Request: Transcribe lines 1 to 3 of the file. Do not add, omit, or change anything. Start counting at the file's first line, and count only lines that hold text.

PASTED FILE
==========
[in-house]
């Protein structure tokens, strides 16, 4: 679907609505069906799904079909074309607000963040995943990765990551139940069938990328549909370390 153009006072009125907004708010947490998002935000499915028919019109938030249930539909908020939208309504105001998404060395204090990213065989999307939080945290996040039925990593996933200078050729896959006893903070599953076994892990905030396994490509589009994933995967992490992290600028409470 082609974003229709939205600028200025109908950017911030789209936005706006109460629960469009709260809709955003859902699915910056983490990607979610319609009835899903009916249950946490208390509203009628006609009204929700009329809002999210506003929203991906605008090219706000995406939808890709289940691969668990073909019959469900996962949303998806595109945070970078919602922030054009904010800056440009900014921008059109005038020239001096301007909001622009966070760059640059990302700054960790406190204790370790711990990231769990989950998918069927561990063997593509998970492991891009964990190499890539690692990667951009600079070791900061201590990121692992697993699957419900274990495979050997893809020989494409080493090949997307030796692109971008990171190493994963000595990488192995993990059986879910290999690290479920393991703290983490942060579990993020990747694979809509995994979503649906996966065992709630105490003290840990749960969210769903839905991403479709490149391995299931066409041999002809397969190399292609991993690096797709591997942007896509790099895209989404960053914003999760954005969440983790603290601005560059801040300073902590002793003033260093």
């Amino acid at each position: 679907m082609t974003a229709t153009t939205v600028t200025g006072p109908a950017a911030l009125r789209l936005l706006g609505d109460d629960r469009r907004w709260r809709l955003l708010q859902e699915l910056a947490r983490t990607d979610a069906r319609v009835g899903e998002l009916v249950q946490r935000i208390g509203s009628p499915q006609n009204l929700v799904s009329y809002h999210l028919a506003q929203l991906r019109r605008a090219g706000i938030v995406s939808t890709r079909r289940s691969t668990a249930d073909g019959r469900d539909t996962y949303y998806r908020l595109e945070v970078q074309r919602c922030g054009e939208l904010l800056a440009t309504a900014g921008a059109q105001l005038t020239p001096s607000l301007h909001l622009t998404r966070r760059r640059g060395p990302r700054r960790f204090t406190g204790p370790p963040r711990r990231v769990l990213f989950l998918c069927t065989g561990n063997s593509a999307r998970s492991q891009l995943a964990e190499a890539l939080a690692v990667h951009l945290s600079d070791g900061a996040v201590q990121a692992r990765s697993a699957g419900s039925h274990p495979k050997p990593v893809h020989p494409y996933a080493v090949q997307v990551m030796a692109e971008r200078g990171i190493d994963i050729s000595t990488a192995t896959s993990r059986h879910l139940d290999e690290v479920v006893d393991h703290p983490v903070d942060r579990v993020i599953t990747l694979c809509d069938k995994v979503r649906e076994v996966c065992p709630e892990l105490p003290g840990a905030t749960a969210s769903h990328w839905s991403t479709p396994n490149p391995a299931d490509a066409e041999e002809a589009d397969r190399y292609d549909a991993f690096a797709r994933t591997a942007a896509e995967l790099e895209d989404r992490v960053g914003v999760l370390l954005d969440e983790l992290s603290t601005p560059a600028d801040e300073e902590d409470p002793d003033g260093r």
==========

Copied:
[in-house]
């Protein structure tokens, strides 16, 4: 679907609505069906799904079909074309607000963040995943990765990551139940069938990328549909370390 153009006072009125907004708010947490998002935000499915028919019109938030249930539909908020939208309504105001998404060395204090990213065989999307939080945290996040039925990593996933200078050729896959006893903070599953076994892990905030396994490509589009994933995967992490992290600028409470 082609974003229709939205600028200025109908950017911030789209936005706006109460629960469009709260809709955003859902699915910056983490990607979610319609009835899903009916249950946490208390509203009628006609009204929700009329809002999210506003929203991906605008090219706000995406939808890709289940691969668990073909019959469900996962949303998806595109945070970078919602922030054009904010800056440009900014921008059109005038020239001096301007909001622009966070760059640059990302700054960790406190204790370790711990990231769990989950998918069927561990063997593509998970492991891009964990190499890539690692990667951009600079070791900061201590990121692992697993699957419900274990495979050997893809020989494409080493090949997307030796692109971008990171190493994963000595990488192995993990059986879910290999690290479920393991703290983490942060579990993020990747694979809509995994979503649906996966065992709630105490003290840990749960969210769903839905991403479709490149391995299931066409041999002809397969190399292609991993690096797709591997942007896509790099895209989404960053914003999760954005969440983790603290601005560059801040300073902590002793003033260093």
């Amino acid at each position: 679907m082609t974003a229709t153009t939205v600028t200025g006072p109908a950017a911030l009125r789209l936005l706006g609505d109460d629960r469009r907004w709260r809709l955003l708010q859902e699915l910056a947490r983490t990607d979610a069906r319609v009835g899903e998002l009916v249950q946490r935000i208390g509203s009628p499915q006609n009204l929700v799904s009329y809002h999210l028919a506003q929203l991906r019109r605008a090219g706000i938030v995406s939808t890709r079909r289940s691969t668990a249930d073909g019959r469900d539909t996962y949303y998806r908020l595109e945070v970078q074309r919602c922030g054009e939208l904010l800056a440009t309504a900014g921008a059109q105001l005038t020239p001096s607000l301007h909001l622009t998404r966070r760059r640059g060395p990302r700054r960790f204090t406190g204790p370790p963040r711990r990231v769990l990213f989950l998918c069927t065989g561990n063997s593509a999307r998970s492991q891009l995943a964990e190499a890539l939080a690692v990667h951009l945290s600079d070791g900061a996040v201590q990121a692992r990765s697993a699957g419900s039925h274990p495979k050997p990593v893809h020989p494409y996933a080493v090949q997307v990551m030796a692109e971008r200078g990171i190493d994963i050729s000595t990488a192995t896959s993990r059986h879910l139940d290999e690290v479920v006893d393991h703290p983490v903070d942060r579990v993020i599953t990747l694979c809509d069938k995994v979503r649906e076994v996966c065992p709630e892990l105490p003290g840990a905030t749960a969210s769903h990328w839905s991403t479709p396994n490149p391995a299931d490509a066409e041999e002809a589009d397969r190399y292609d549909a991993f690096a797709r994933t591997a942007a896509e995967l790099e895209d989404r992490v960053g914003v999760l370390l954005d969440e983790l992290s603290t601005p560059a600028d801040e300073e902590d409470p002793d003033g260093r």